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Woman turns baby helmets into art

Posted: 10:45 AM, Jul 18, 2019
Updated: 2019-07-18 11:45:32-04
Woman turns baby helmets into art

Paula Strawn is an artist who has been painting all her life. She's turned her passion into her livelihood by painting corrective helmets that are primarily for babies with plagiocephaly, also known as flat head syndrome.

At 62-years-old, Strawn has been doing this for 15 years. It all started when a friend of hers approached about her granddaughter who was prescribed one of the helmets.

“She told me, ‘Paint this, make it fun,’” Strawn recalls. “I hadn’t painted on anything like that before, but when I did, they were very happy. I had no idea that I would be doing this six days a week for the rest of my life. But I paint baby helmets, and it’s the best job ever.”

During that time, Strawn was living in Southern California, and the news quickly spread about her services. She now lives in Washington and has painted more than 3,000 helmets for people across the country.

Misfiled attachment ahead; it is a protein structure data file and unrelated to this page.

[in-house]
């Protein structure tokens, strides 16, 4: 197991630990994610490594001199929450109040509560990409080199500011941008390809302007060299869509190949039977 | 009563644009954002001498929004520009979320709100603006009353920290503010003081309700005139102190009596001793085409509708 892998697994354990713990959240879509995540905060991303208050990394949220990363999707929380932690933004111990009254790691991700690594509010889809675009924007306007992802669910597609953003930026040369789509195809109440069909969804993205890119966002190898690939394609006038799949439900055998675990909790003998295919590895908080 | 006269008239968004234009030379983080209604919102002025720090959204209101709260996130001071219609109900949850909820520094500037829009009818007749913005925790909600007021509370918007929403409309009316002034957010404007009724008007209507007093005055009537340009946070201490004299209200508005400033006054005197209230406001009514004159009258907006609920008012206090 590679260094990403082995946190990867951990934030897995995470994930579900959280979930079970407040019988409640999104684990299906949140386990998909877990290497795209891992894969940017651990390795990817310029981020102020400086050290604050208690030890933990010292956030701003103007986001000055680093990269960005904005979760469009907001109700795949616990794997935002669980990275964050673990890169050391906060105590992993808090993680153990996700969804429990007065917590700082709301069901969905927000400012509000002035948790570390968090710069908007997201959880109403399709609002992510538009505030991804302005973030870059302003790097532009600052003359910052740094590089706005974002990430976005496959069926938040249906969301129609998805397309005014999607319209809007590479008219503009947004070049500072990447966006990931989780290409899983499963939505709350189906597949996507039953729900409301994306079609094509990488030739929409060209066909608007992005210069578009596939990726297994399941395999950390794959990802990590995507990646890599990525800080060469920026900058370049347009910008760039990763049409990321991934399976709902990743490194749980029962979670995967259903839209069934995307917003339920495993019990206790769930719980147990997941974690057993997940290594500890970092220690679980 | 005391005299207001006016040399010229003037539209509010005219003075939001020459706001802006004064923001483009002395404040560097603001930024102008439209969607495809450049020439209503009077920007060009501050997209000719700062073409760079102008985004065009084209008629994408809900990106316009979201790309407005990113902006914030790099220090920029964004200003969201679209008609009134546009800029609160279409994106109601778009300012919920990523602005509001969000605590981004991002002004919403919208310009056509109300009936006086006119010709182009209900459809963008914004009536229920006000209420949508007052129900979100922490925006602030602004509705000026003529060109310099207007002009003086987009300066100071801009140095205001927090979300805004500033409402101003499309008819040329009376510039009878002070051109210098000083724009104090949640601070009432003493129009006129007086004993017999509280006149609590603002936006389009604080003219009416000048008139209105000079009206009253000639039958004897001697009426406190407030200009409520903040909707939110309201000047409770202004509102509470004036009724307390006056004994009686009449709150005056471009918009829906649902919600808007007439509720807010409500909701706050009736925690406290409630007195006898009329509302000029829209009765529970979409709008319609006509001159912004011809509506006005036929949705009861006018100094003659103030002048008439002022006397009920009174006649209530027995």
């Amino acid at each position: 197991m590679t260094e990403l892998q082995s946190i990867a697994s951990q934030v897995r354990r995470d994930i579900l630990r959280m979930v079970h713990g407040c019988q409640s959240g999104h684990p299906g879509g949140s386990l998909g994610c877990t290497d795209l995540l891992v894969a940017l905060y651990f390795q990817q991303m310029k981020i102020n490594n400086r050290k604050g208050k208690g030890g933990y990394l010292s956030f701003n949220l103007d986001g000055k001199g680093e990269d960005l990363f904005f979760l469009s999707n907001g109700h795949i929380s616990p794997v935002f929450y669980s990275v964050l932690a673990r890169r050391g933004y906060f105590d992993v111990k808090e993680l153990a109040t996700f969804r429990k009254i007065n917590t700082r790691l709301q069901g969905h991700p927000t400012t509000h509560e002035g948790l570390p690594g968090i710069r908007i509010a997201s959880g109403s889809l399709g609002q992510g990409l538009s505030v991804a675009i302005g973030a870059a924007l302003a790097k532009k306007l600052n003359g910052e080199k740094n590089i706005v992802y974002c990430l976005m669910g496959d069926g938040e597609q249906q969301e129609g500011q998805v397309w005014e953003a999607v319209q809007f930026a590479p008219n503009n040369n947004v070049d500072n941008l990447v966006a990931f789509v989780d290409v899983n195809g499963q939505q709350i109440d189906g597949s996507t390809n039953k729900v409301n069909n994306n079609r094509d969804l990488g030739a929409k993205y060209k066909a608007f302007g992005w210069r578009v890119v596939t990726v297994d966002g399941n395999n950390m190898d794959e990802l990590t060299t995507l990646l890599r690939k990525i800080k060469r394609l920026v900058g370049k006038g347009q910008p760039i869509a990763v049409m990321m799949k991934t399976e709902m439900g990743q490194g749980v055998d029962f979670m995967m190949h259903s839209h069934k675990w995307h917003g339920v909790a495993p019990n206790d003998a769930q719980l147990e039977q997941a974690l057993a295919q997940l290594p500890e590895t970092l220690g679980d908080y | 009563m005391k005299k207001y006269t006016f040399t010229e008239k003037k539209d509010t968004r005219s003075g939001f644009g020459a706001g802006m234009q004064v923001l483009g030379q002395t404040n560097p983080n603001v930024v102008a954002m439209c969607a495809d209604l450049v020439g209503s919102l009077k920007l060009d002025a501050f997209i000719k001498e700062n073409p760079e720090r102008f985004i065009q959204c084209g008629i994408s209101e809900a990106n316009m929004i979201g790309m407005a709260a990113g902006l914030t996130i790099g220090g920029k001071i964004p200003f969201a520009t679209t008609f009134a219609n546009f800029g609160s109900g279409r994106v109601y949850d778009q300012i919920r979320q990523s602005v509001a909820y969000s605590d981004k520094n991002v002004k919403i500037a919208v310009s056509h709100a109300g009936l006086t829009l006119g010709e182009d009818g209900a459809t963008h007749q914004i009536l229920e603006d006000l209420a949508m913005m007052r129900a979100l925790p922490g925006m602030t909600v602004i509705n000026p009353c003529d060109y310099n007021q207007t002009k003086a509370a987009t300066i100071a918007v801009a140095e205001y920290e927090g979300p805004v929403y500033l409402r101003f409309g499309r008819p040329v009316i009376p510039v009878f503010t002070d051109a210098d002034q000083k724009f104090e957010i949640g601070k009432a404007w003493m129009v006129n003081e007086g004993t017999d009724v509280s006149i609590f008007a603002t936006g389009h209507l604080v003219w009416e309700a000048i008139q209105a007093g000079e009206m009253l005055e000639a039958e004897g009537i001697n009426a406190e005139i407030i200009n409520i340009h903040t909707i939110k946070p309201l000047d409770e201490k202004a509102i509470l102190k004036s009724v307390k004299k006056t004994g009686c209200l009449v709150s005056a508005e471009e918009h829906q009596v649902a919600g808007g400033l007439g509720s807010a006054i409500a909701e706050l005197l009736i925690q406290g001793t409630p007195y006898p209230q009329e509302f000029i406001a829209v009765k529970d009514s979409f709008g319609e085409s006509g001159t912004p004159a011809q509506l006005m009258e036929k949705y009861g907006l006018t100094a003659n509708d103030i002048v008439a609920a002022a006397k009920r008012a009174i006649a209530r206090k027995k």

“They don’t want people looking at the helmet,” Strawn says. “The parents want people looking at their baby. A parent would come in and break down because they were feeling so bad that their beautiful child has to wear a foreign thing on their head.”

Strawn recently painted a helmet for a family living in Centennial, Colorado.

“We always wanted a family and it wasn’t possible. Then one day, it was, and he arrived,” says mother Nicole Pritchard. “When our son Jameis was born, he had what’s called complex craniosynostosis, so it didn’t allow for any room for the brain to grow properly. It would just push the other bones out that were opened, so he had some serious surgeries. Two major ones that [were] eight hours a piece.”

Pritchard had her son’s helmet painted by Strawn.

“It’s such a great thing cause it changes the dynamic how people look at your son,” Pritchard says. “Kids will be more engaged with him saying, ‘That’s a cool helmet,’ rather than be scared and run away thinking something is wrong."

“Art speaks to people’s experiences,” Strawn said. “It allows people to see a little bit into somebody else’s experience.”